A life-size bronze statue of civil rights leader Martin Luther King, Jr. was unveiled at a new park named after him in the corner of Auburn and Governor Street on Wednesday morning to commemorate the 56th anniversary of his “I Have a Dream” speech.
Municipal officials cut the ribbon on the new Rev. Dr. Martin Luther King Jr. Memorial Park, situated across the street from the Bethel AME Church, former Community Baptist Church of Love, where King spoke on March 27, 1968, days before his assassination.
Inside the park is an eight-foot tall statue of King, an 8×20 mural depicting a sunrise over the horizon, and a rain garden. Also, there are 4 wooden benches, 2 tables for chess, and a little library for children.
The walkway inside the small park is decorated with rectangles containing King quotes.
“We have a park!” declared Veronica Rogers of Habitat for Humanity. Paterson Habitat for Humanity took over the project that had been languishing for half a decade. Five years ago, municipal officials held an unveiling to claim a new park would emerge at the vacant lot, but little happened over the next years.
Rogers said the park cost approximately $200,000. She said half of the funding came from the Passaic County Open Space Fund. As many as 200 volunteers gave their time over a 14-month period to make the park reality, she said.
Other organizations like City Green, Paterson Smart, United Way of Passaic County, Rutgers Cooperative Extension, and the Bronze Heat provided assistance to the project.
“We’re beautifying a neighborhood so children, irrespective of color and culture, can play here,” said mayor Andre Sayegh. “This is proof the dream is alive and well.”
“This is just absolutely wonderful,” said councilwoman Ruby Cotton. She represents the area where the park is located.
The section of Governor Street in front of the park was closed off on Wednesday, allowing approximately 100 people to witness the unveiling of the statue.
Sayegh said Rogers ran into some trouble securing the statue. He said senator Cory Booker stepped in and helped to secure the life-size statue. Stan Watts of Utah created the statue, said Rogers.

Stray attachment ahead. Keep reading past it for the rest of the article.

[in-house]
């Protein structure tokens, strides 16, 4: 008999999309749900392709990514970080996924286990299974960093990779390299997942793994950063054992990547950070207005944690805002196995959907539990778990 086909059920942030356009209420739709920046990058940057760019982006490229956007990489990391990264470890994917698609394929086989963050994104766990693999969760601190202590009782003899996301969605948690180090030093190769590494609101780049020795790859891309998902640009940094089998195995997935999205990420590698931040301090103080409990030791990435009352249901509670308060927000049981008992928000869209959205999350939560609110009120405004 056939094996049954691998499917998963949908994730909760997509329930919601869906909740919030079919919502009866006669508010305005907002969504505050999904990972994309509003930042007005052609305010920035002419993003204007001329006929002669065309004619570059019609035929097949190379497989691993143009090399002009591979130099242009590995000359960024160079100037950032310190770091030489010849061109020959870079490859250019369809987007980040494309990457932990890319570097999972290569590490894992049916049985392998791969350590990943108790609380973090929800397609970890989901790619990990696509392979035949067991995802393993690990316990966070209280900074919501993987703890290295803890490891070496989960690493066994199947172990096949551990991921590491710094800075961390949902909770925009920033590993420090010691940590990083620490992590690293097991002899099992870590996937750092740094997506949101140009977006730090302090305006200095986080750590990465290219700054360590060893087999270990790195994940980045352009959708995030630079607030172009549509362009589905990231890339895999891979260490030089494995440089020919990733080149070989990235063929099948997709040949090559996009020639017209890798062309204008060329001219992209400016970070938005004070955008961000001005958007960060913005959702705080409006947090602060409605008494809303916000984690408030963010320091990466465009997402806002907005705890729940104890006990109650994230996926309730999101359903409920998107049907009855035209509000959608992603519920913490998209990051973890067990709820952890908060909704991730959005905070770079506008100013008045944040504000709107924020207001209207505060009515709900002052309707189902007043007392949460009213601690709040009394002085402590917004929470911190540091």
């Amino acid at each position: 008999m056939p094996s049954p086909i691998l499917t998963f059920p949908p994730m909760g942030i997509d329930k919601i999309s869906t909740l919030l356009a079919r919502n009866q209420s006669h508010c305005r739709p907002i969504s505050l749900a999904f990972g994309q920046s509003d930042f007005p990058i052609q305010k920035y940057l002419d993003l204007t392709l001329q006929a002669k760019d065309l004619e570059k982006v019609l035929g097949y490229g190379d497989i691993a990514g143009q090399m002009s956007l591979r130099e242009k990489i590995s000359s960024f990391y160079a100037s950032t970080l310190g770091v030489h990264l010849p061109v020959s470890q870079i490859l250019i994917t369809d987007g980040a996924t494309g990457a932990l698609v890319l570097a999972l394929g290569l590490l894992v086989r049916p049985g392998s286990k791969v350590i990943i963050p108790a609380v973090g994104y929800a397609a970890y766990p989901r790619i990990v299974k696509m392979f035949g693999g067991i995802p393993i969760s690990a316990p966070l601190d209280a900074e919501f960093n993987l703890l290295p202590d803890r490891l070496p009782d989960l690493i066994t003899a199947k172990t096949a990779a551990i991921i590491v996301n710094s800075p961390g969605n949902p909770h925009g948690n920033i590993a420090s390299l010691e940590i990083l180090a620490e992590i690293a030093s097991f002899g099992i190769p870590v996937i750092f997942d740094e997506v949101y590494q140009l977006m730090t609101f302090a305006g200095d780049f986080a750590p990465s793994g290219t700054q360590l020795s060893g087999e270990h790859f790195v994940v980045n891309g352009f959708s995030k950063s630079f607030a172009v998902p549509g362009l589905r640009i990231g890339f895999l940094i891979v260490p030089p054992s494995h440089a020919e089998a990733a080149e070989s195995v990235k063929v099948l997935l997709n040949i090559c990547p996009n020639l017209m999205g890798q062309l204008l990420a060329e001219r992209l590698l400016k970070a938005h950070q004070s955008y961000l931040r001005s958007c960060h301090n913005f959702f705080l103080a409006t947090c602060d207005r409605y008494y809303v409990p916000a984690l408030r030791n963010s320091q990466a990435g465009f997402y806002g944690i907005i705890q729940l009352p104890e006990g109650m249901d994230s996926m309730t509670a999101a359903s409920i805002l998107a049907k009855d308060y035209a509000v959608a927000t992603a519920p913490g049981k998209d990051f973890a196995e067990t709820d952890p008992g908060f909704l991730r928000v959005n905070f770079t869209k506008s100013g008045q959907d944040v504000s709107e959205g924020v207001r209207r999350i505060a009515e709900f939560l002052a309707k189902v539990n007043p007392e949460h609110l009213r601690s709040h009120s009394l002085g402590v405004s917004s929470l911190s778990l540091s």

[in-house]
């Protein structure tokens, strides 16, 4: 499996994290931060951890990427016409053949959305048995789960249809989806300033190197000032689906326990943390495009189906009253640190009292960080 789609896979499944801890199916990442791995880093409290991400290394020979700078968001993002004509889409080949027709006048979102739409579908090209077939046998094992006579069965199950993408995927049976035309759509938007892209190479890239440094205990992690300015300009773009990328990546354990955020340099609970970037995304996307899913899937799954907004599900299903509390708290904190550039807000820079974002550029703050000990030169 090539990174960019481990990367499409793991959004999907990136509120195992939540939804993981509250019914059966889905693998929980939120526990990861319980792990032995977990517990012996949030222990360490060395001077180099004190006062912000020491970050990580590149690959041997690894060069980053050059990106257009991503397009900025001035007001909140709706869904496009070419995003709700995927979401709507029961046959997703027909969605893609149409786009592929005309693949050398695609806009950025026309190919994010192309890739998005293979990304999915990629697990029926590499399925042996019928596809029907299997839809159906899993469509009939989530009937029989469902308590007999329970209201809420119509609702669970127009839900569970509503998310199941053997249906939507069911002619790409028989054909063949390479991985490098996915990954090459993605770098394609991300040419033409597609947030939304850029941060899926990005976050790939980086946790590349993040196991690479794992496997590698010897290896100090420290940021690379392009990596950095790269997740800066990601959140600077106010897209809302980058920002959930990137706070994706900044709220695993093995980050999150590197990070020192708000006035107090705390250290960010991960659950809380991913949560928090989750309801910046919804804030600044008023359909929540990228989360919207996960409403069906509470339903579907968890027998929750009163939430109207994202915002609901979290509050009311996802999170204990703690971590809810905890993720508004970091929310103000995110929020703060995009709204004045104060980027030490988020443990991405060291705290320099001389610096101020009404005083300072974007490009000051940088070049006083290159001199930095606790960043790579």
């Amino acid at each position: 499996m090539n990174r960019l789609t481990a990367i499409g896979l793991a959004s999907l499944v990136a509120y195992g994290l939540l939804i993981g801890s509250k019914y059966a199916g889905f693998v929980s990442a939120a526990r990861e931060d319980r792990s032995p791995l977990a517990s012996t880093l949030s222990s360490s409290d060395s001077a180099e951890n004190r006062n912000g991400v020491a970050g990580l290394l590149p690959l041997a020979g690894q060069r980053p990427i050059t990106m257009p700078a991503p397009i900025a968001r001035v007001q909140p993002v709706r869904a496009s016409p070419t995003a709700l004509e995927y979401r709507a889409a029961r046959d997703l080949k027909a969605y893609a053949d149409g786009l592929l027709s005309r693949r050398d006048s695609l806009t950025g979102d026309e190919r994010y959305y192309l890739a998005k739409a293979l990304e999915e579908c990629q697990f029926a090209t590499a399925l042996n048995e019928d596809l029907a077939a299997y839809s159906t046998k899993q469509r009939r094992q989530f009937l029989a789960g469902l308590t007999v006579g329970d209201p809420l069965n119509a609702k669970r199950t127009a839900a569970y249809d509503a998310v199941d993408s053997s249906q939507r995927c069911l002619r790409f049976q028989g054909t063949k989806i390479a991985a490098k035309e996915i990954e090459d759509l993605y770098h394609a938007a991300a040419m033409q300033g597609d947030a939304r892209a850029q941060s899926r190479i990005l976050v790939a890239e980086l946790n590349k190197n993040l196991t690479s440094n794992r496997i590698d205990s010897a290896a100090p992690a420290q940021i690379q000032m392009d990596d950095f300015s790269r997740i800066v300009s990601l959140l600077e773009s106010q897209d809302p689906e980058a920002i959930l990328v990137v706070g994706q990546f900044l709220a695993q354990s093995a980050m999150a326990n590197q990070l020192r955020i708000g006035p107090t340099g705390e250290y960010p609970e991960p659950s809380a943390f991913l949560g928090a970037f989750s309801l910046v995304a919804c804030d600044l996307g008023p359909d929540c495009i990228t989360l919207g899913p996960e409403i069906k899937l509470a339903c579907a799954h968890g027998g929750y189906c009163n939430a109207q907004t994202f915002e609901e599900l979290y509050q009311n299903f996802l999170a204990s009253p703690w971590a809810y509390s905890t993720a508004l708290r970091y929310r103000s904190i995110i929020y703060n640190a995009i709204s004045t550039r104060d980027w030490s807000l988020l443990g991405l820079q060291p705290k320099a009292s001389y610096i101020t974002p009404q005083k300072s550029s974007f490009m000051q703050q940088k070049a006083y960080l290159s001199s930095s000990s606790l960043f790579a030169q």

“When we decide to go to a park, we decide to spend time in our community with our neighbors. We bring our children to play with whatever children are there regardless of color or creed,” said John Bartlett, director of the Passaic County Board of Chosen Freeholders.
Bartlett contributed the first book to the little library. Poet Talena Lachelle Queen contributed the second book.
Queen has been responsible for installing little libraries at parks all over the city.
At the unveiling of the large mural, artist Christopher Fabor Muhammad, who designed the mural with four other artists over a five-day period, explained, “This is a scene of serenity, peace, happiness, and relaxation. The sunrise is very instrumental in creating a warm and uplifting mood. It represents a new day, a fresh start, to take on what lies ahead.”
Muhammad also explained the deeper meaning of the mural. For example, King is represented by a purple butterfly; Rosa Parks by a blue butterfly; Barack Obama by a yellow butterfly; and Emmett Till by a black butterfly. A fifth, a black and orange monarch butterfly, pays tribute to the city of Paterson, said Muhammad.
The park’s upkeep and maintenance will be carried out by the Friends of the MLK Park, said Rogers. She said a maintenance plan was created by Rutgers University.
But retired fire captain Alton Dickson, head of the Friends of MLK Park, said his group will handle the upkeep with help from the city’s public works, raising concerns the park will be neglected like other parks throughout the city.
Sayegh reassured the park will be properly maintained.
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